Have you ever found yourself pulling out your hair trying to debug a SQL query that “should be working”?
These errors can be difficult to debug because they often involve a specific nuance in how a SQL command works. In this article, I’ll cover 7 of the most common mistakes that I’ve experienced and seen when writing SQL queries, and how to fix them.
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1. Using NOT IN with NULL values
Let's create two example tables to track the color of different products:
How would you write a query to retrieve every color that is not used by a current product?
At first glance,
NOT IN seems to be a great solution, but let's see what happens:
SELECT col.color_value FROM Colors AS col WHERE col.color_id NOT IN (SELECT prod.color_id FROM Products AS prod);
The query ends up returning an empty set instead of
white like we would expect.
This happens because SQL uses three-value logic, which means logical expressions can be true, false, or unknown.
In the example above,
color_id NOT IN (c001, c003, c004, NULL) can be simplified to:
NOT (color_id = c001 OR color_id = c003 OR color_id = c004 OR color_id = NULL).
In order for this to be true, every comparison inside the parentheses would have to be false, but
color_id = NULL always returns
unknown. Therefore, this expression is never evaluated to
TRUE, and an empty set is returned.
We can fix this by using
EXISTS instead of
EXISTS uses two-valued logic so there is no unknown value:
SELECT col.colour_value FROM Colours AS col WHERE NOT EXISTS (SELECT prod.product_colour FROM Products AS prod WHERE col.color_id = prod.color_id);
2. Incorrect order when writing queries
This is one of the more popular errors I see, especially among SQL beginners.
SQL has a predefined keyword order to properly execute queries. Can you spot the error in this SQL query?
SELECT empName FROM employees WHERE empCategory='DevOps' ORDER BY empName GROUP BY branchCode HAVING count(*) = 1;
To fix the query, we just have to move the
order by command to the end:
SELECT empName FROM employees WHERE empCategory='DevOps' GROUP BY branchCode HAVING count(*) = 1 ORDER BY empName;
This is often one of the most common mistakes after missing quotes, brackets, commas, and semicolons, but it's also one of the easiest to catch and fix.
3. Using UNION when UNION ALL should have been used
UNION ALL is common enough that I've seen it come up in several SQL interviews.
UNION ALL and
UNION both concatenate results from multiple SQL queries, but
UNION eliminates duplicate results when concatenating results.
Let's say we had a table of all basketball players at a high school,
basketball_players, and also a separate table for students in band,
band_students. Which command would be use to find every student who played basketball OR was in band?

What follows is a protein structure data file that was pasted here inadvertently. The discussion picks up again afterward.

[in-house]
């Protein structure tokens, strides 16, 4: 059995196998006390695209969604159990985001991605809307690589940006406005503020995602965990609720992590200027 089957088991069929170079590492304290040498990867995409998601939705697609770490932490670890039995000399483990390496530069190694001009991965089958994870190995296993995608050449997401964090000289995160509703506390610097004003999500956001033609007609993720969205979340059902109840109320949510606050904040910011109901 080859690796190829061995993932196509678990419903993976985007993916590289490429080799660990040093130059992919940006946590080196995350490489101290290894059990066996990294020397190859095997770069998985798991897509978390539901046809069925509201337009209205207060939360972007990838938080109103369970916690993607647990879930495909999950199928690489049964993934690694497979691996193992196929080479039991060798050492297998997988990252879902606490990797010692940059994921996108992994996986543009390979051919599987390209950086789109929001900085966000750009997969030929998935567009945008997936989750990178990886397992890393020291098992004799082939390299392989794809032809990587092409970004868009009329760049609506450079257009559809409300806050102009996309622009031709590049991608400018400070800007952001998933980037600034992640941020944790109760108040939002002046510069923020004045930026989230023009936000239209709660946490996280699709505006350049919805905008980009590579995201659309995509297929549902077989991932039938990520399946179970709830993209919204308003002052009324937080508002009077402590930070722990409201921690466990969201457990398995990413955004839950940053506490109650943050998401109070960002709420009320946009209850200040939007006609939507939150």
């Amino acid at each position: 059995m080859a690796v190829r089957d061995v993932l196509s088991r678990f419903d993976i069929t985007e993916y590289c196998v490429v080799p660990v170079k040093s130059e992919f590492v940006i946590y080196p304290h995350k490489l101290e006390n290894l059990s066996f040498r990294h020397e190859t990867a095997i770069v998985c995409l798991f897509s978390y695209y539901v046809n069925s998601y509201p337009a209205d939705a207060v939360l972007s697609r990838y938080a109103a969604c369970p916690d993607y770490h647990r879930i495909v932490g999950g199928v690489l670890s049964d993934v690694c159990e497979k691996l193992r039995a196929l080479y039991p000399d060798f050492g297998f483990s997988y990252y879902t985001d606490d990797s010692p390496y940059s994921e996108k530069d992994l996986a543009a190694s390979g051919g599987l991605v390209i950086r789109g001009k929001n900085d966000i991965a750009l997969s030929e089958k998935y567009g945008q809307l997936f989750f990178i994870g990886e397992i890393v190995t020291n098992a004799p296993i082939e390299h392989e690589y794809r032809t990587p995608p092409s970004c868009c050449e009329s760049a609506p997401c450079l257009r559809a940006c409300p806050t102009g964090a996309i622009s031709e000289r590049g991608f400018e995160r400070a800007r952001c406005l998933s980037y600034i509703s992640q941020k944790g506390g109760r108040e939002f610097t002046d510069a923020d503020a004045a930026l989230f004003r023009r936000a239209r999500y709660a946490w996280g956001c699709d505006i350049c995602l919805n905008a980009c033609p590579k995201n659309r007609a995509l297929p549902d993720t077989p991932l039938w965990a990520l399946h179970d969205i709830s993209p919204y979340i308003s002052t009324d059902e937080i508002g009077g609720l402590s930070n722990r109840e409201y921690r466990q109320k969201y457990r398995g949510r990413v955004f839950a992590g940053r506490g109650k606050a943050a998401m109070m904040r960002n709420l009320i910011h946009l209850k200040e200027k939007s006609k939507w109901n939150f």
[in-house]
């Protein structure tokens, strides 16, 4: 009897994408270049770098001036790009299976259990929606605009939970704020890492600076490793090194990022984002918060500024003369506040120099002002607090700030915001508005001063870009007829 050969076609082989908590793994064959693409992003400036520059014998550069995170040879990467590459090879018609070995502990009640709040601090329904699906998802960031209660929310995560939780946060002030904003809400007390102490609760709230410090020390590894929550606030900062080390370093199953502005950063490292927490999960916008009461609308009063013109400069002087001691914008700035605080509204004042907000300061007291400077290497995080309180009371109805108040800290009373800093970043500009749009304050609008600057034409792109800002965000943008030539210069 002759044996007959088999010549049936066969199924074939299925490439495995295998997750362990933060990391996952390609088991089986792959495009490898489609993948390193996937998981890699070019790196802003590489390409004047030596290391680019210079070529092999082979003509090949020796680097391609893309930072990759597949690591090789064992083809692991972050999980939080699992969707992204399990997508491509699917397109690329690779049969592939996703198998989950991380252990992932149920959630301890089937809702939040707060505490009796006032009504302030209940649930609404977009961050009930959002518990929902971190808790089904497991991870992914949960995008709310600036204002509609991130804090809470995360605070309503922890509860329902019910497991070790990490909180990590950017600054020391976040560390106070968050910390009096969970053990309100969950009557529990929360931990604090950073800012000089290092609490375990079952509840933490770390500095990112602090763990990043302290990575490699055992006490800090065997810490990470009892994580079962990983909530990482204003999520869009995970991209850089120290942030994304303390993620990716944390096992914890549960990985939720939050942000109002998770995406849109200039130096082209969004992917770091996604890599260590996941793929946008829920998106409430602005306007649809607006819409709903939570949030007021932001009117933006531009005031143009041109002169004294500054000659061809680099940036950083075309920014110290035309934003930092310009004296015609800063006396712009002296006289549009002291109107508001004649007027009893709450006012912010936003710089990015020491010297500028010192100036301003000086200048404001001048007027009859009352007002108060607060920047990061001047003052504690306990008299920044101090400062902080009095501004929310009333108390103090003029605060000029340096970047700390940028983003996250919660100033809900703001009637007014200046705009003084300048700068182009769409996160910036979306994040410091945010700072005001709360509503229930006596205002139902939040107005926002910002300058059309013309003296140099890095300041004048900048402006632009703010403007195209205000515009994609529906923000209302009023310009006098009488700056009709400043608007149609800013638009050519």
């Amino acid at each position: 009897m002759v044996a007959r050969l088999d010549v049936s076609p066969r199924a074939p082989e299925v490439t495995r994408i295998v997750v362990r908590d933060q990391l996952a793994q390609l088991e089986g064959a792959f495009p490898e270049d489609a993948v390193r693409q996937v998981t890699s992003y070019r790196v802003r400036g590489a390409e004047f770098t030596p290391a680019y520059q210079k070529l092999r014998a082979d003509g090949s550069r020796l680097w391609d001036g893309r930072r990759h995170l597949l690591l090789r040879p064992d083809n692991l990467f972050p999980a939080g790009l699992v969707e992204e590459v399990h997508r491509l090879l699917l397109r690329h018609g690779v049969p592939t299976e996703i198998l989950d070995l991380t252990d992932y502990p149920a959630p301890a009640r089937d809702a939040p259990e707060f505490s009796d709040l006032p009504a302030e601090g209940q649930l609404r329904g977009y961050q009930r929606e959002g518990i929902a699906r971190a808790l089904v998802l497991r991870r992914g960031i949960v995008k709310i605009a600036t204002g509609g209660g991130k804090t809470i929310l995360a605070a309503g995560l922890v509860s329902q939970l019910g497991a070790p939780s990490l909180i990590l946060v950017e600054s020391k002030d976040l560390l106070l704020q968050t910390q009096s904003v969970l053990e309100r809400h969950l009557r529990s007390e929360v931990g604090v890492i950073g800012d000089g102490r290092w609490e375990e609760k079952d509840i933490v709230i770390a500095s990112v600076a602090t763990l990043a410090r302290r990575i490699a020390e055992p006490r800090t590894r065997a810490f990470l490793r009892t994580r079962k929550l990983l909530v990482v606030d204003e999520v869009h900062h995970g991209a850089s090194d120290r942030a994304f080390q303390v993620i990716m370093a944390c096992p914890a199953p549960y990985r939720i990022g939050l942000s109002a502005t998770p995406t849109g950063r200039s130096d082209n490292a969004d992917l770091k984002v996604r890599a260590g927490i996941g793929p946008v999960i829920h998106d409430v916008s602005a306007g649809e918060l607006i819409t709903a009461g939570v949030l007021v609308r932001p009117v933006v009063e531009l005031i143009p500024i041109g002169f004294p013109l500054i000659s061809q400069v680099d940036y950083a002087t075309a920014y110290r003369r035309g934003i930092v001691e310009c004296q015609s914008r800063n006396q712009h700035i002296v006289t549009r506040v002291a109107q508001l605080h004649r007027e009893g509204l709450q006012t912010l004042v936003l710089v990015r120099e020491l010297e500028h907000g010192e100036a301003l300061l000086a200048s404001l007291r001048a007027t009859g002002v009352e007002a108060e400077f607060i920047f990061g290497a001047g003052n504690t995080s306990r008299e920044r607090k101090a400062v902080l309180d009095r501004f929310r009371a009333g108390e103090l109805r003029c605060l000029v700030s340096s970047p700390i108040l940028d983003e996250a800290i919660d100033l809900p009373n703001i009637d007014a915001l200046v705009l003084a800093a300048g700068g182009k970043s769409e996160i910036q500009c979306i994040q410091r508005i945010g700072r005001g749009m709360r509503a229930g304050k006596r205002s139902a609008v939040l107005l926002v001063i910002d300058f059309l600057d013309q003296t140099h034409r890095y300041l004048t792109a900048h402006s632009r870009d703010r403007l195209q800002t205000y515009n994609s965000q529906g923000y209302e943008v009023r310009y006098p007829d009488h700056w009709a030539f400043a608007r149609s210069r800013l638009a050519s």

UNION would be the right choice here, because it would remove duplicates for students who played basketball and were in band.
4. Using BETWEEN for exclusive ranges
BETWEEN operator is helpful for selecting data within a specified range.
What dates would this return?
SELECT * FROM products WHERE manuf_date BETWEEN ‘2020-04-01’ AND ‘2020-05-01’
If you said every day in April + the first day of May, you would be correct!
To select data truly between two dates, the most clear method is explicitly declaring the range using equality comparisons:
SELECT * FROM products WHERE manuf_date => ‘2020-04-01’ AND manuf_date < ‘2020-05-01’
5. Implicit field definition type conversion at runtime
Do you see anything wrong with this query?
SELECT * FROM myAccount acc WHERE acc.pin = 123654789286 AND acc.isPending IS null;
It depends on the data type of
pin. If pin is of type
varchar, this comparison would force a conversion for every value in the pin column. This would not give a runtime error, but it could severely impact the query performance.
SQL does an implicit conversion when comparing two values of different data types. The conversion of these values adds additional overhead and forces a full table scan.
To remove the implicit conversion, we can change the comparison to have matching data types:
acc.pin = '123654789286'
6. Misusing loops in SQL / Cursors
This is another situation that won't throw an explicit error, but can have a negative impact on query performance.
Loops are one of the go to tools in a developer's tool belt, so it's fair to want to use this same technique when writing SQL queries.
Let’s see an example of using a cursor to update the prices of items put on sale:
DECLARE @prodID INT DECLARE @prodPrice INT DECLARE updPrices CURSOR LOCAL STATIC READ_ONLY FOR SELECT prodID, prodPrice FROM onSalePrices OPEN updPrices FETCH NEXT FROM updPrices INTO @prodID, @prodPrice WHILE @@FETCH_STATUS = 0 BEGIN UPDATE products SET price = @prodPrice WHERE id = @prodID FETCH NEXT FROM updPrices INTO @prodID, @prodPrice END CLOSE updPrices DEALLOCATE updPrices
This solution works, but it is not very efficient and should generally be avoided. The reason for that is SQL is designed as a ‘set-based’ architecture. By following that set-based approach instead of cursors, you could accomplish the same task with a simpler and more efficient query.
Making mistakes is the first step to learning something new. After 5 years of software development, I still find myself scratching my head on certain SQL errors.
Having a good grasp of common "gotchas" with SQL will make it easier to avoid such possible issues. If you want a SQL editor that makes working with databases even easier, try out Arctype today: